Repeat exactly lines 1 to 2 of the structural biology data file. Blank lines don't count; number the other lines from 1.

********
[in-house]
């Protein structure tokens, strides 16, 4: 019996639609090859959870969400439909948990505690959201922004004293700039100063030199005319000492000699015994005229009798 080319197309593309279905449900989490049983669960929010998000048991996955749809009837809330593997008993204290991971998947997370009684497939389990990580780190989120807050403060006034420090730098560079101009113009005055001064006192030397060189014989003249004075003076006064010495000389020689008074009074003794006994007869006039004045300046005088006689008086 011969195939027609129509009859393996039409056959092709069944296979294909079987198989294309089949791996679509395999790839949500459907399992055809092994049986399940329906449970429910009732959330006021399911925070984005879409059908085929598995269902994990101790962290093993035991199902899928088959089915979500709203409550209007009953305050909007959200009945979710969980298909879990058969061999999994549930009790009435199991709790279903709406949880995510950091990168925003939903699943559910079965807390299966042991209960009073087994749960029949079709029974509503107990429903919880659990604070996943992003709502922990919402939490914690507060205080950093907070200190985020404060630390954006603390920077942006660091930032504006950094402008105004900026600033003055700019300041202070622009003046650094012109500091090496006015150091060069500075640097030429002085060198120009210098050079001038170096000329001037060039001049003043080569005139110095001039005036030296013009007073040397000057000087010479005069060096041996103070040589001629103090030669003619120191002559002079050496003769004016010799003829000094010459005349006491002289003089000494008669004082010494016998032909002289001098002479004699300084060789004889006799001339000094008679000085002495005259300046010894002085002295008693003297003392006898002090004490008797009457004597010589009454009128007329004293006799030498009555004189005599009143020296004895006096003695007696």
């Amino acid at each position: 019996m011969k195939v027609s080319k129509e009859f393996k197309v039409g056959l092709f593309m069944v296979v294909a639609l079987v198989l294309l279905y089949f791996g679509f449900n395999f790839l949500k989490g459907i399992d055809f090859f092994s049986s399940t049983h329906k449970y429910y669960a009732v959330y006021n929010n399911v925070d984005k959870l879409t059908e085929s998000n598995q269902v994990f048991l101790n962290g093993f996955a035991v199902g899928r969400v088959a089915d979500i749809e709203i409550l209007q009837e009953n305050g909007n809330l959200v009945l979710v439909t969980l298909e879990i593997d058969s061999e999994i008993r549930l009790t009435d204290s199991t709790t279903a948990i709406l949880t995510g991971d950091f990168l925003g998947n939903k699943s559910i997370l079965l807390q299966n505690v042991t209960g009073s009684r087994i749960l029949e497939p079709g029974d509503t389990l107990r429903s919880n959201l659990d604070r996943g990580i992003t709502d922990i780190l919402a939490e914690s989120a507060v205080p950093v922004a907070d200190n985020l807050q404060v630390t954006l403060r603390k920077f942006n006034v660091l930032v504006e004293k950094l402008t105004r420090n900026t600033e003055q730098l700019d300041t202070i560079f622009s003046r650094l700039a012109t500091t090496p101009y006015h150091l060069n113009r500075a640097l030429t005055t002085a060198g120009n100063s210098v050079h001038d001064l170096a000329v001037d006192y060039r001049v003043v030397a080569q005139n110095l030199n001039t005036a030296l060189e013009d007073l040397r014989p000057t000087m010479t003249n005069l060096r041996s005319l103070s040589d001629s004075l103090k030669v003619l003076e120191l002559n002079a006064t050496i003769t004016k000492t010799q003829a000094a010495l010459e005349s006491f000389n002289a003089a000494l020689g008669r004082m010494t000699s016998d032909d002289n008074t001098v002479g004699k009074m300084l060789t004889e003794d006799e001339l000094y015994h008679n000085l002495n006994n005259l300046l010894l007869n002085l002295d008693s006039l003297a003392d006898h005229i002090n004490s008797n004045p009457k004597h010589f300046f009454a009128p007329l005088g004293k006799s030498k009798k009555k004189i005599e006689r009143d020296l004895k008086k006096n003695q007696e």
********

[in-house]
């Protein structure tokens, strides 16, 4: 019996639609090859959870969400439909948990505690959201922004004293700039100063030199005319000492000699015994005229009798 080319197309593309279905449900989490049983669960929010998000048991996955749809009837809330593997008993204290991971998947997370009684497939389990990580780190989120807050403060006034420090730098560079101009113009005055001064006192030397060189014989003249004075003076006064010495000389020689008074009074003794006994007869006039004045300046005088006689008086 011969195939027609129509009859393996039409056959092709069944296979294909079987198989294309089949791996679509395999790839949500459907399992055809092994049986399940329906449970429910009732959330006021399911925070984005879409059908085929598995269902994990101790962290093993035991199902899928088959089915979500709203409550209007009953305050909007959200009945979710969980298909879990058969061999999994549930009790009435199991709790279903709406949880995510950091990168925003939903699943559910079965807390299966042991209960009073087994749960029949079709029974509503107990429903919880659990604070996943992003709502922990919402939490914690507060205080950093907070200190985020404060630390954006603390920077942006660091930032504006950094402008105004900026600033003055700019300041202070622009003046650094012109500091090496006015150091060069500075640097030429002085060198120009210098050079001038170096000329001037060039001049003043080569005139110095001039005036030296013009007073040397000057000087010479005069060096041996103070040589001629103090030669003619120191002559002079050496003769004016010799003829000094010459005349006491002289003089000494008669004082010494016998032909002289001098002479004699300084060789004889006799001339000094008679000085002495005259300046010894002085002295008693003297003392006898002090004490008797009457004597010589009454009128007329004293006799030498009555004189005599009143020296004895006096003695007696």